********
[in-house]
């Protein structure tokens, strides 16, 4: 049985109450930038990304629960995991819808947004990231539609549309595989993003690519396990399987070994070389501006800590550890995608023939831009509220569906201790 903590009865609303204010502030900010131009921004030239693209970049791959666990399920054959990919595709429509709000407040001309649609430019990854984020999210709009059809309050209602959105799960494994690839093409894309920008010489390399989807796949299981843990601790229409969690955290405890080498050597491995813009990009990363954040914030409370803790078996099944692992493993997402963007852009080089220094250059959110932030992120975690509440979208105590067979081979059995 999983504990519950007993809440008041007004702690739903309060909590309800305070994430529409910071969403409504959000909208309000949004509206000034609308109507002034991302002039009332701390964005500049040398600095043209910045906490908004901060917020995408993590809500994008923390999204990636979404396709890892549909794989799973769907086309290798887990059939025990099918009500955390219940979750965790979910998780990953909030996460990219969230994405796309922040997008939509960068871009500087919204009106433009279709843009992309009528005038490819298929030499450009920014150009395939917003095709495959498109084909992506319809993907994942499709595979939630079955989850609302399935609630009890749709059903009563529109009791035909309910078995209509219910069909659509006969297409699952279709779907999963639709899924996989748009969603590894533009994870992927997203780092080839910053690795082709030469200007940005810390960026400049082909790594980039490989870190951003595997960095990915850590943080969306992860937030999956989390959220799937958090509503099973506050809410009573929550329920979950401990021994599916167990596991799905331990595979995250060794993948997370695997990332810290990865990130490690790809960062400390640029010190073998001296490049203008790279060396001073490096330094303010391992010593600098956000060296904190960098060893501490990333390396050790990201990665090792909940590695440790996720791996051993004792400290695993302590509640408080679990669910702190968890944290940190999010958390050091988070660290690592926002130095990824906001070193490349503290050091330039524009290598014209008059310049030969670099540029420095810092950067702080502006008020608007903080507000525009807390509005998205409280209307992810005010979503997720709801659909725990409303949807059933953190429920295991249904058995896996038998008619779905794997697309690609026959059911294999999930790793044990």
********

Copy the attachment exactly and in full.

[in-house]
């Protein structure tokens, strides 16, 4: 049985109450930038990304629960995991819808947004990231539609549309595989993003690519396990399987070994070389501006800590550890995608023939831009509220569906201790 903590009865609303204010502030900010131009921004030239693209970049791959666990399920054959990919595709429509709000407040001309649609430019990854984020999210709009059809309050209602959105799960494994690839093409894309920008010489390399989807796949299981843990601790229409969690955290405890080498050597491995813009990009990363954040914030409370803790078996099944692992493993997402963007852009080089220094250059959110932030992120975690509440979208105590067979081979059995 999983504990519950007993809440008041007004702690739903309060909590309800305070994430529409910071969403409504959000909208309000949004509206000034609308109507002034991302002039009332701390964005500049040398600095043209910045906490908004901060917020995408993590809500994008923390999204990636979404396709890892549909794989799973769907086309290798887990059939025990099918009500955390219940979750965790979910998780990953909030996460990219969230994405796309922040997008939509960068871009500087919204009106433009279709843009992309009528005038490819298929030499450009920014150009395939917003095709495959498109084909992506319809993907994942499709595979939630079955989850609302399935609630009890749709059903009563529109009791035909309910078995209509219910069909659509006969297409699952279709779907999963639709899924996989748009969603590894533009994870992927997203780092080839910053690795082709030469200007940005810390960026400049082909790594980039490989870190951003595997960095990915850590943080969306992860937030999956989390959220799937958090509503099973506050809410009573929550329920979950401990021994599916167990596991799905331990595979995250060794993948997370695997990332810290990865990130490690790809960062400390640029010190073998001296490049203008790279060396001073490096330094303010391992010593600098956000060296904190960098060893501490990333390396050790990201990665090792909940590695440790996720791996051993004792400290695993302590509640408080679990669910702190968890944290940190999010958390050091988070660290690592926002130095990824906001070193490349503290050091330039524009290598014209008059310049030969670099540029420095810092950067702080502006008020608007903080507000525009807390509005998205409280209307992810005010979503997720709801659909725990409303949807059933953190429920295991249904058995896996038998008619779905794997697309690609026959059911294999999930790793044990």